The more options an elliptical machine offers, the more likely you will be to use it on a regular basis. In that spirit, top-of-the-line ellipticals should feature several pre-programmed workouts, along with the ability to save - and repeat - past workouts at the touch of a button.

Any high-grade elliptical should also feature a comprehensive display with a real-time readout, including speed, incline/resistance, calories burned, and time elapsed. Certain ellipticals may allow you to chart progress by syncing the machine up to a mobile app, while others may offer a docking station for an iPod, or a clamped stand for mounting any digital tablet or device.

Most ellipticals weigh more than 200 lbs, which is essential given the amount of movement that an elliptical requires. Based on industry standards, if an elliptical weighs less than 200 lbs, it makes sense to question - and perhaps even research - whether that machine is lacking some type of component. Along those lines, it's worth keeping an eye out for phrases such as "frictionless movement" in any elliptical's description. Friction between an elliptical's belts, gears, and other parts can, and probably will, result in wear and tear, if not an irritating noise.

As a precaution, be sure to compare an elliptical's dimensions against whatever space you have mapped out for it in your home. This is especially important if you happen to be ordering an elliptical online, as a big-ticket item like this could be a headache to return.

Several Basic Workouts That You Can Do On an Elliptical

Ellipticals are like treadmills in that once you have a rudimentary understanding of the machine, you're essentially prepared to do a full workout. While the ease of an elliptical may seem reassuring, chances are you'll want to vary your routines to break up the monotony. The easiest way to do this is by introducing some type of interval training.

Intervals are based on increasing the speed and/or resistance on an elliptical for an abbreviated period of time, before returning to a baseline speed and resistance for an equivalent period of time. A 20-minute interval workout, for example, could be comprised of 10 hard minutes (broken down into one-minute segments), which are sandwiched in between 10 easy minutes (also broken down into one-minute segments). Interval training is exhausting, and it is for this reason that you should only focus on doing intervals for a few days out of every week.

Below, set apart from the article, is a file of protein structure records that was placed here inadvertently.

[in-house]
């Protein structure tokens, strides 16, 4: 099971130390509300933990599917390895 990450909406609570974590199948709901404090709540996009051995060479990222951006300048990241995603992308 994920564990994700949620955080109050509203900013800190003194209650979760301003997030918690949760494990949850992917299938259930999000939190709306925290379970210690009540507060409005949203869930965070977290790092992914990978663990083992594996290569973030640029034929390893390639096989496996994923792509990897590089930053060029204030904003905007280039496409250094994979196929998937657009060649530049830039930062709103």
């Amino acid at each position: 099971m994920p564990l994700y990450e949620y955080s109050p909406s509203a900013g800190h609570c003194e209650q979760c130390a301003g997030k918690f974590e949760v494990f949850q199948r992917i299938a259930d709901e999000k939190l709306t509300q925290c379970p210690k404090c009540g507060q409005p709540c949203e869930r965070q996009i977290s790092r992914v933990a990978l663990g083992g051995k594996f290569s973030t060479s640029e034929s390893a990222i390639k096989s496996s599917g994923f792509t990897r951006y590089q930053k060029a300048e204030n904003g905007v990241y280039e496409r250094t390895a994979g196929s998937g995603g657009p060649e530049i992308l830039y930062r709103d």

You can focus on toning your thighs, glutes, and obliques by completing a full workout on the elliptical with the resistance raised (choosing a gradient based on your fitness level). You can work the biceps and flexor muscles by using your arms, as opposed to your legs, to thrust the elliptical forward. You can work your stomach by letting go of an elliptical's handlebars altogether. Doing so forces your abs to work harder, coordinating the movements between your upper- and your lower-core.

A Brief History of The Elliptical

In 1988, researchers at Purdue University published a study showing how elliptical movement could be used as the foundation for developing a seatless bike. These researchers not only demonstrated how such a bike could be built, but how its upright design (centered around a flywheel) could provide tremendous benefits for the lower-body.

This concept was further explored by executives at a little-known fitness company called Precor, and - after seven years of development - Precor introduced the world's first elliptical trainer during 1995. Marketed as a high-end piece of gym equipment, the elliptical combined various aspects of a treadmill, a stair climber, and a ski machine (among other things). More importantly, the elliptical was easy to use. Aerobic enthusiasts immediately gravitated toward this machine because it provided them with a complete cardio workout, while adding in certain benefits of resistance muscle training, as well.

One of the assets of an elliptical was that the low-impact movement enabled a person to keep his or her heels resting on the pedals at all times. For years, people had been experiencing numbness as a result of having their heels dangle behind the pedals of a stationary bike. Either that or having their posteriors remain static on the bicycle's seat. Ellipticals solved both problems by requiring users to remain upright, while operating pedals that out-measured the length of their feet.

Despite only being on the market since the nineties, elliptical trainers have already become a fixture in every major gym, fitness center, and YMCA across the country. More importantly, ellipticals are the second-highest-grossing piece of home gym equipment on the planet (behind the treadmill). To put that in perspective, consider that home fitness equipment accounts for more than $4 billion worth of annual sales in the United States alone.



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Last updated on November 07, 2017 by Brett Dvoretz

A wandering writer who spends as much time on the road as behind the computer screen, Brett can either be found hacking furiously away at the keyboard or perhaps enjoying a whiskey and coke on some exotic beach, sometimes both simultaneously, usually with a four-legged companion by his side. He hopes to one day become a modern day renaissance man.